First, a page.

The mainstream paradigm of Christian origins simply does not add up. Nor does this discovery add up to the supernatural son of God "Jesus Christ" depicted in the New Testament as a historical figure.

As concerns the inscription, even if the Greek word is ὑψόω or hupso appears in it, this term is used dozens of times in the Greek Old Testament or Septuagint, at times in context of the Lord "lifting up" the faithful. It need not be a reflection of resurrection or Christianity at all, except that such verses have been used as blueprints in the Christian creation.

For example, at LXX Psalms 60:3 (Hebrew 61:2), we read:

Quote:
ἐν πέτρᾳ ὕψωσάς με

This phrase represents part of a prayer to the Lord to "lift me up to the rock," this latter term in Greek being πέτρᾳ or petra, i.e., "Peter."

There are undoubtedly more such interesting phrases in the numerous biblical verses in which this word ὑψόω or hupso appears.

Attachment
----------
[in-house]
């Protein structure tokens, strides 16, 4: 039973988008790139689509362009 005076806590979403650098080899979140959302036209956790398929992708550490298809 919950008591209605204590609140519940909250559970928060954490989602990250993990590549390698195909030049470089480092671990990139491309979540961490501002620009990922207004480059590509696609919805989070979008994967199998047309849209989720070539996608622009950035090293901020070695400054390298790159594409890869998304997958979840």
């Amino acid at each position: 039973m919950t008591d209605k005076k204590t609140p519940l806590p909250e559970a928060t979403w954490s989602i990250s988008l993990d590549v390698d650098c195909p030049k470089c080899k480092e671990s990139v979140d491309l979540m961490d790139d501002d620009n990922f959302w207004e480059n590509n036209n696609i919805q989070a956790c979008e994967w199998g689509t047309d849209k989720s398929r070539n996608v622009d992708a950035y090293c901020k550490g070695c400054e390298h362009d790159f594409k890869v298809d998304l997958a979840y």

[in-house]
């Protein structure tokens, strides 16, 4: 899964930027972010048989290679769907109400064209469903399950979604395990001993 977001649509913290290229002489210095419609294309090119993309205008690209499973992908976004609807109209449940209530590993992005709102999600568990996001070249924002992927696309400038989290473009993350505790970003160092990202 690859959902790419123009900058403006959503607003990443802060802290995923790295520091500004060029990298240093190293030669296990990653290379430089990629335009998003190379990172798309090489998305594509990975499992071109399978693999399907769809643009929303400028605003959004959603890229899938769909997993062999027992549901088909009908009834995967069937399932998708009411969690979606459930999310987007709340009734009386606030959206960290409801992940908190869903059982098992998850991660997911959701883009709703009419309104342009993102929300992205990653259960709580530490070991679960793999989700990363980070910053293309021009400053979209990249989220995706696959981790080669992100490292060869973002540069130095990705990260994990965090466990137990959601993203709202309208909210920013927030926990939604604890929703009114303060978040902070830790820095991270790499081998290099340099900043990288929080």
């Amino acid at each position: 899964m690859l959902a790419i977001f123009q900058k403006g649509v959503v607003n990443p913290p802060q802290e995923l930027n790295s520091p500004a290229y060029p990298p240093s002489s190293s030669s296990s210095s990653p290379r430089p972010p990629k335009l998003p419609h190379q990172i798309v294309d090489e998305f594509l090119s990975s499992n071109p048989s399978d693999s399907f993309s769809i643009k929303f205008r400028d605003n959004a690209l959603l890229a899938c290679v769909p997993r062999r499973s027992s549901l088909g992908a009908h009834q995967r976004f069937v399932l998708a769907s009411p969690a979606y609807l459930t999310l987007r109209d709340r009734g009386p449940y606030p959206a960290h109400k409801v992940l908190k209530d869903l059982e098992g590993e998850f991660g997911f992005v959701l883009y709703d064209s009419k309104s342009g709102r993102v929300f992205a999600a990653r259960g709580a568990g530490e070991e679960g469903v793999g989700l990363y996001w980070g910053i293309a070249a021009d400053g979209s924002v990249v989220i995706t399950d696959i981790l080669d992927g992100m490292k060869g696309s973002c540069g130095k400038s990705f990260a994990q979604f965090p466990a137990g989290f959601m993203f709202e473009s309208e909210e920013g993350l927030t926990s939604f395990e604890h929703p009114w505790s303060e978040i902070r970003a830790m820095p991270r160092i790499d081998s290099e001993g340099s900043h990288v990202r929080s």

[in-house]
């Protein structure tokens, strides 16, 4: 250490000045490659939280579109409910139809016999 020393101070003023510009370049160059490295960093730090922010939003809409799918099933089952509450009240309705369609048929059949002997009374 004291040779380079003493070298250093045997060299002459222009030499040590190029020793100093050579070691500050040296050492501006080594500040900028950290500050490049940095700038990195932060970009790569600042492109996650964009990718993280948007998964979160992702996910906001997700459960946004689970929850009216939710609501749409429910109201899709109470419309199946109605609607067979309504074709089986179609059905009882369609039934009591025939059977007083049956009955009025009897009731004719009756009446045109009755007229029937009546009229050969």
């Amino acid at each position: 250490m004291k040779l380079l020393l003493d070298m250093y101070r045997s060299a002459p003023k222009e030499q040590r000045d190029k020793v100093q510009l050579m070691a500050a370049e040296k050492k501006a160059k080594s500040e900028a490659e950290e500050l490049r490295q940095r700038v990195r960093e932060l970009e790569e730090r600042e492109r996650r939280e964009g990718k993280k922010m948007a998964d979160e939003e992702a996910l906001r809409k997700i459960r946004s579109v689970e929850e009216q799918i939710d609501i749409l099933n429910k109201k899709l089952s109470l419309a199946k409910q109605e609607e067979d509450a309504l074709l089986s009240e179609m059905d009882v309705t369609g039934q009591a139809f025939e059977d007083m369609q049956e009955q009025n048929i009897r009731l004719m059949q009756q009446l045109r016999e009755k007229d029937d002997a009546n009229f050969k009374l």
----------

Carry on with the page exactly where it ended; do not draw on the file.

Quote:
Doubts about 'the Jesus Discovery'

Now that the word about "the Jesus Discovery" is out in the open, outside experts are weighing in — and many of them look upon the robotic exploration of a 1st-century Jerusalem tomb as a technological tour de force resulting in an archaeological faux pas.

On one level, the "Jesus Discovery" investigators saw this project as a follow-up on the sensational claim they made five years earlier in "The Lost Tomb of Jesus," that Jesus and members of his family were buried in what is now a southeast residential neighborhood of Jerusalem. On another level, they set forth what they said were the earliest known evidence of Christian references in the Holy City — in the form of an inscription referring to resurrection on one casket, and a fishlike design on another casket.

Today, several experts specializing in 1st-century Christianity said the investigators failed to make their case on either level.